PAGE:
Customer feedback is crucial for brand health. You can use it to identify problems, reevaluate service priorities, and adapt to changing customer demands. It can also be a rich source of ideas for disruptive innovation.
Survey design can make or break the entire effort. The questions you ask, and how and when you ask them, determine both the value of the data and the amount of brand equity you win or lose. A well-crafted, well-timed customer satisfaction survey can deepen your customers’ emotional investment by motivating them to respond and rewarding them for doing so.
So how do you build and deploy a survey that elicits the reaction you want and the insights you need?
Here’s a list of 35 sample customer satisfaction survey questions to get you started. Then we’ll explain the best way to go about asking customers to weigh in.
Mastering the Art of the Customer Satisfaction Survey: Three Key Elements
A customer satisfaction survey is like a blank canvas. The richer the detail, the better the result. Your customers should be able to express themselves using a variety of techniques.
Pointed, close-ended questions create a profile of the shopper and provide context for other survey responses.
What is your age/gender?
How long have you been a [brand] customer?
What was the total purchase amount on your receipt today?
How often do you visit this store?
Did you visit the store based on a promotion or sale?
Based on this experience, would you return to this store for [product/service]?
Would you like someone to contact you?
Tints and Shades
Scale questions are designed to register how positively or negatively your customer reacted to the overall shopping experience and to various touchpoints along the way. While a neutral response might indicate the need for strategic adjustments, responses at either end of the spectrum reveal the most impactful moments in the customer journey.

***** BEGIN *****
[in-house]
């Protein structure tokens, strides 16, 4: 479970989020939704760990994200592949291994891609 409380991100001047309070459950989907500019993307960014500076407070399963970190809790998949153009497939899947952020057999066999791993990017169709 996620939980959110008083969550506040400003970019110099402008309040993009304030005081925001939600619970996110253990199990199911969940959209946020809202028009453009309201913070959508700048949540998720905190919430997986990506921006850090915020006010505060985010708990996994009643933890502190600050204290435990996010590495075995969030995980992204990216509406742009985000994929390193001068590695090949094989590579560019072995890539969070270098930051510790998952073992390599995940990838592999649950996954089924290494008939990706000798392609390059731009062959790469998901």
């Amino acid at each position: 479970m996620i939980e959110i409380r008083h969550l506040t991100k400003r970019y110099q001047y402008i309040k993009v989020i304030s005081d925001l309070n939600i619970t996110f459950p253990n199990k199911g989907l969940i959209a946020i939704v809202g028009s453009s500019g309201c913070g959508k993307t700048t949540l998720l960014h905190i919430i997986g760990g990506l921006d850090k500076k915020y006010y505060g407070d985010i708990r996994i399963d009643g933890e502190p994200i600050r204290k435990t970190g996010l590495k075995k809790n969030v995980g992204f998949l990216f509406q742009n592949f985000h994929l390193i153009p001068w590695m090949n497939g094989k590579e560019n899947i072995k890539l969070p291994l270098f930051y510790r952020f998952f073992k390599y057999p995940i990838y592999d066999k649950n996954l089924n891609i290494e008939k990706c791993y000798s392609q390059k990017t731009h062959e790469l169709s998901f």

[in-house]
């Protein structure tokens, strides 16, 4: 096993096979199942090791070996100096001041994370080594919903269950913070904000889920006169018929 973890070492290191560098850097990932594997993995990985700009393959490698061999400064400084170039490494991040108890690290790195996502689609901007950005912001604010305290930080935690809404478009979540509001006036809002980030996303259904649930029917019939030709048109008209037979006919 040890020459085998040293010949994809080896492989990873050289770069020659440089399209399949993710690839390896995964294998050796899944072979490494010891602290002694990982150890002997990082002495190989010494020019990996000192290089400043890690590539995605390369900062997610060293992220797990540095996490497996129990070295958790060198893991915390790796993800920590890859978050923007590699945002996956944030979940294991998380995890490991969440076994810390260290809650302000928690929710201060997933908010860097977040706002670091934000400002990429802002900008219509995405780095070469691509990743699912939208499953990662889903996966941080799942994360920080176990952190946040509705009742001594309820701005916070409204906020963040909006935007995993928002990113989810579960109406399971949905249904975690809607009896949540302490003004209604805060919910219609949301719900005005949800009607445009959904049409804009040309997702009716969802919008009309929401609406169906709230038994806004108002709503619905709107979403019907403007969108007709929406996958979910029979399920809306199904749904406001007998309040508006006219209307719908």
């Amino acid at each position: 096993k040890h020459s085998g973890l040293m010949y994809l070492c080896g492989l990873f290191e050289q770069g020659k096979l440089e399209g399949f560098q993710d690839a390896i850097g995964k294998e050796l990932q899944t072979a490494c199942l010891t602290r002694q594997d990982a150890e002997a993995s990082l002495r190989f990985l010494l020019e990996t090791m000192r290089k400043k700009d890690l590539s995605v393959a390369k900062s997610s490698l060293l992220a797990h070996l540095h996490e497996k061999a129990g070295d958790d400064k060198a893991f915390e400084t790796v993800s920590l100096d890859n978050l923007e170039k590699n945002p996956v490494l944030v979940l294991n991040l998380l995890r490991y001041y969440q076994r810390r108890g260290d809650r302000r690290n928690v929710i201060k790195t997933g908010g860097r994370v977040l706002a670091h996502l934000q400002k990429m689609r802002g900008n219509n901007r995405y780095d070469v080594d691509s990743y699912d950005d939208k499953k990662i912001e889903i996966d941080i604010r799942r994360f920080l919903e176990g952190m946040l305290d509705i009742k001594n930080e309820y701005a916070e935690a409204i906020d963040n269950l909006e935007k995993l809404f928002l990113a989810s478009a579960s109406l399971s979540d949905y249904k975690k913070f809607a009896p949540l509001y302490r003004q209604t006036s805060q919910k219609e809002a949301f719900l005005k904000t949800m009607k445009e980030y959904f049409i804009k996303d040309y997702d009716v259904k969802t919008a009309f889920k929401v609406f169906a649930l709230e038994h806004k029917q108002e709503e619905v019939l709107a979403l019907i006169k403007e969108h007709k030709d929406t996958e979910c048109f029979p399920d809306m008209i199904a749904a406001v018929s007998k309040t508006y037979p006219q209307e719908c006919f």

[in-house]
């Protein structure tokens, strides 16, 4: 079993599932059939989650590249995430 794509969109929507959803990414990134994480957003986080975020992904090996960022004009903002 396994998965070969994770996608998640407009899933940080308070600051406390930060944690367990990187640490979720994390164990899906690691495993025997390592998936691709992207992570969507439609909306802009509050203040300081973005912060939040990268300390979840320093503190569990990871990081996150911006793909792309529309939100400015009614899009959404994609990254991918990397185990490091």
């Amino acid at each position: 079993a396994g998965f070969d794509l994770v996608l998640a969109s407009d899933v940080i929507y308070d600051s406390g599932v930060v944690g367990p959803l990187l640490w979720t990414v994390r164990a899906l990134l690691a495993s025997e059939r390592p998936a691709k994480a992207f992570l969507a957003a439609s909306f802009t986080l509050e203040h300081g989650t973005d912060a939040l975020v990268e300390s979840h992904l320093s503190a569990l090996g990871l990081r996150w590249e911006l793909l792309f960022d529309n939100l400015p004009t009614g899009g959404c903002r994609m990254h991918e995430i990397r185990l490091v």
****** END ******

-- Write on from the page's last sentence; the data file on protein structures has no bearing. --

It’s important to keep these questions as simple as possible for your customers, who struggle to rate experiences on the classic 1-10 scale. A scale of 1-4 makes surveys less burdensome and produces more reliable results.
Example #1: Coffee shop customers might be asked to rate the particulars below via degree of satisfaction (1 = “Completely dissatisfied”; 4 = “Extremely satisfied”).
How do you feel about your overall experience at this store?
Was the coffee warm enough?
How well was the coffee counter/area stocked?
How did your beverage taste?
Was your food order accurate?
Were the restrooms generally clean?
Example #2: An apparel retailer might ask the following questions using a different scale (1 = “Completely disagree”; 4 = “Completely agree”).
Were you made to feel welcome during your visit (greeted and/or thanked by one or more associates)?
Were the outfitted mannequins helpful in building an ensemble?
Were the items appropriately priced?
Did one or more associates offer to help you?
Were the associates friendly?
Were the associates knowledgeable?
Was the merchandise high quality?
Were the items you looked for in stock?
Were the items you looked for easy to find?